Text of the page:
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Only two species of mammal have an extensive, post-reproductive life: killer whales – whose elders can sniff out food for their pods – and Homo sapiens. While the rationale behind the whale’s longevity seems clear, what is the point of ours?
This question intrigued Carl Jung who observed that if a culture is to thrive, it must find a balance between the energy of the young and the experience of the old. But to obtain this equilibrium, we need to pass through the dreaded middle years.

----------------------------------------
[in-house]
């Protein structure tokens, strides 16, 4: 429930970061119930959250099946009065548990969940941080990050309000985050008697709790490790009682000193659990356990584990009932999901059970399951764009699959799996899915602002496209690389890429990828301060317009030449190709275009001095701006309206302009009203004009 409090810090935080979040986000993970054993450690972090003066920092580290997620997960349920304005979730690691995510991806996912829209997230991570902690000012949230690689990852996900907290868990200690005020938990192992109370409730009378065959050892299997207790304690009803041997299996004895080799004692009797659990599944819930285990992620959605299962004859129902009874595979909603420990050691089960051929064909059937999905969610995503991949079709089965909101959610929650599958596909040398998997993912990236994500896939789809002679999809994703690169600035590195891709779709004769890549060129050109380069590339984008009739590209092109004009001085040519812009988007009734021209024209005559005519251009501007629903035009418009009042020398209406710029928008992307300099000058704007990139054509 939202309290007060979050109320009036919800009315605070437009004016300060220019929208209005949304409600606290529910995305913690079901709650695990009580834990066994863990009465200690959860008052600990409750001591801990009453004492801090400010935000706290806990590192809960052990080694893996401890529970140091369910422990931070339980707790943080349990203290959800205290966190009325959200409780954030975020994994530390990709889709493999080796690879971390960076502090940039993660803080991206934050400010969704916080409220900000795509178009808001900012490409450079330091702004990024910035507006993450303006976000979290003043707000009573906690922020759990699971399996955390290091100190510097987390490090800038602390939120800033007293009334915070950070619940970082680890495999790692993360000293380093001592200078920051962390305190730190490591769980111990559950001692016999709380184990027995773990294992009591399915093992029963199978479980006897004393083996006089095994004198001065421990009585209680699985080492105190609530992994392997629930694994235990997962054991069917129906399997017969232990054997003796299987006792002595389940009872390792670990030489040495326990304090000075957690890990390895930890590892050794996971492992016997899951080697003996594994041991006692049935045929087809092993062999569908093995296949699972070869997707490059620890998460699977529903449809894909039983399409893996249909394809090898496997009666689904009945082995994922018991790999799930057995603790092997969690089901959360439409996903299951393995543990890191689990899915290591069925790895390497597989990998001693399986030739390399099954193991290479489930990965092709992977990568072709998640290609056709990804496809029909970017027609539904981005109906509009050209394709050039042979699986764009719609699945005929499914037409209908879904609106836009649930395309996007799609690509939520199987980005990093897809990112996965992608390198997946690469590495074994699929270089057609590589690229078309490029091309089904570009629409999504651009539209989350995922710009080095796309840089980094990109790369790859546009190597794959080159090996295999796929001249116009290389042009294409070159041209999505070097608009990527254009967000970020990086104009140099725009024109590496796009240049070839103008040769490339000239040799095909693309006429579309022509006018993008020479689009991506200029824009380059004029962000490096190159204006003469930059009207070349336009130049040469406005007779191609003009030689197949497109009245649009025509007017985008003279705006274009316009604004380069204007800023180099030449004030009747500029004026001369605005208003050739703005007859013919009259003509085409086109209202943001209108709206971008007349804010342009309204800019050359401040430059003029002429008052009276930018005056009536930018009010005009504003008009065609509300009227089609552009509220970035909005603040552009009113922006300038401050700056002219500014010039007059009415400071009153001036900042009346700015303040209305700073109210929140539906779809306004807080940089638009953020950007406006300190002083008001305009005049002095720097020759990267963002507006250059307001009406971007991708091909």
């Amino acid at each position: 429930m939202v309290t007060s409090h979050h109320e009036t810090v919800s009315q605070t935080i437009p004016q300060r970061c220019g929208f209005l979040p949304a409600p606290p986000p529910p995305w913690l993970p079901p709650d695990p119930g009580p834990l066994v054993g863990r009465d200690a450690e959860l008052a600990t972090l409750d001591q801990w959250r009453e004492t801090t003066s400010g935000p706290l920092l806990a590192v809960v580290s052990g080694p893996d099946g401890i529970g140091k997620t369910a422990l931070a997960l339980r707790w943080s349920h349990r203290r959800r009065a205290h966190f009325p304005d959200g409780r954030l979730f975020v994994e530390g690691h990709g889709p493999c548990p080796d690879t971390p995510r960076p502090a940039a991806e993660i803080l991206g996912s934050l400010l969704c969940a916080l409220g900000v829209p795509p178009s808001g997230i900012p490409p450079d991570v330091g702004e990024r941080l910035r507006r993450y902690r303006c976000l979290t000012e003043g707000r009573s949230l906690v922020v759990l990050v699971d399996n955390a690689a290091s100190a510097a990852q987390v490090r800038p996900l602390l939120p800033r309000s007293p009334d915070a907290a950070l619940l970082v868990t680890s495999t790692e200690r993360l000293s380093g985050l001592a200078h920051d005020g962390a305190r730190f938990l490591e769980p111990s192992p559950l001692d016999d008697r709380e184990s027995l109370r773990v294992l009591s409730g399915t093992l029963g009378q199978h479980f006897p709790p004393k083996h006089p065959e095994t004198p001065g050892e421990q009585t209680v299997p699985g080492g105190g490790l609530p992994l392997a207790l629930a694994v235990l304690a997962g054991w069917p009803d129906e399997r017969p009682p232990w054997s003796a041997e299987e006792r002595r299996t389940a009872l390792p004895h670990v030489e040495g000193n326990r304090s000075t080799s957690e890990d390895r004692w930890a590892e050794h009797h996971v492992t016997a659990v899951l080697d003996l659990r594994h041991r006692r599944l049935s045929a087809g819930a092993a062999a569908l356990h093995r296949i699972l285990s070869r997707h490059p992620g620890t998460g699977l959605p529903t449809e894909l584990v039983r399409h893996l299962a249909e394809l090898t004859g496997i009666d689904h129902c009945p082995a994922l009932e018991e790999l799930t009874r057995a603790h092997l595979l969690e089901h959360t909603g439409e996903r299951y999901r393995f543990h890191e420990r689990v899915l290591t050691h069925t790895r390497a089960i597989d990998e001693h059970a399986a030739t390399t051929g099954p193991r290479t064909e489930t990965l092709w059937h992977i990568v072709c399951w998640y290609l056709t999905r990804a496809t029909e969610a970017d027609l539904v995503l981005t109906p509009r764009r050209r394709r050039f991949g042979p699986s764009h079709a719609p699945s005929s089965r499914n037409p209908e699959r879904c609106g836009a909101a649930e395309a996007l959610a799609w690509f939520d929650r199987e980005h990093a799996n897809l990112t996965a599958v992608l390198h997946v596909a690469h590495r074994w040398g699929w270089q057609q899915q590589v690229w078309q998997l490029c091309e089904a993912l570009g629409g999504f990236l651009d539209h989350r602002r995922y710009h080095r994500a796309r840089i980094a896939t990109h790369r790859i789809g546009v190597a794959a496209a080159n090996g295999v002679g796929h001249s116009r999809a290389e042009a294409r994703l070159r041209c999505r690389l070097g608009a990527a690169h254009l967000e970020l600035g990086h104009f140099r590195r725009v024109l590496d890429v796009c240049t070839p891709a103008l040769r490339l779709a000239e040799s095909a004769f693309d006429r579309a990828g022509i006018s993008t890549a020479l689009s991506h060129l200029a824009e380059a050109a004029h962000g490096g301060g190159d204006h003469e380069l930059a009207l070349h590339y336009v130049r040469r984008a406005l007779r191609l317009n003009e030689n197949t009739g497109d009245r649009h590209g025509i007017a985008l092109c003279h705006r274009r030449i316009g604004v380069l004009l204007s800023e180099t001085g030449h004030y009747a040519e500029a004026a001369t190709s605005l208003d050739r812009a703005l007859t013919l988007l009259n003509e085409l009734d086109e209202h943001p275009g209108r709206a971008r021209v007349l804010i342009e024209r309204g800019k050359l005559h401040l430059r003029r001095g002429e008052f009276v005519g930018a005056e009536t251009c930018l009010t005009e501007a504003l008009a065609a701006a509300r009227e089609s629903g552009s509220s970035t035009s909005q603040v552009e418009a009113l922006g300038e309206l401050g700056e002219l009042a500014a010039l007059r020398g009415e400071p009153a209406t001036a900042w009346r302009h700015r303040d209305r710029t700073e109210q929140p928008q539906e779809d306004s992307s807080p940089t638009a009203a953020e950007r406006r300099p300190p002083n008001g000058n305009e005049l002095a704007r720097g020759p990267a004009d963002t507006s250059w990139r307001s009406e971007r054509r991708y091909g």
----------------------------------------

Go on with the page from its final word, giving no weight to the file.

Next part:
Examining the Jungian concept of the midlife crisis, and the lives of prominent figures who endured it (including Abraham Lincoln and Marie Curie), psychoanalyst Andrew Jamieson shows how there is an evolutionary purpose behind this rite of passage which – once traversed – holds the key to our prosperity.
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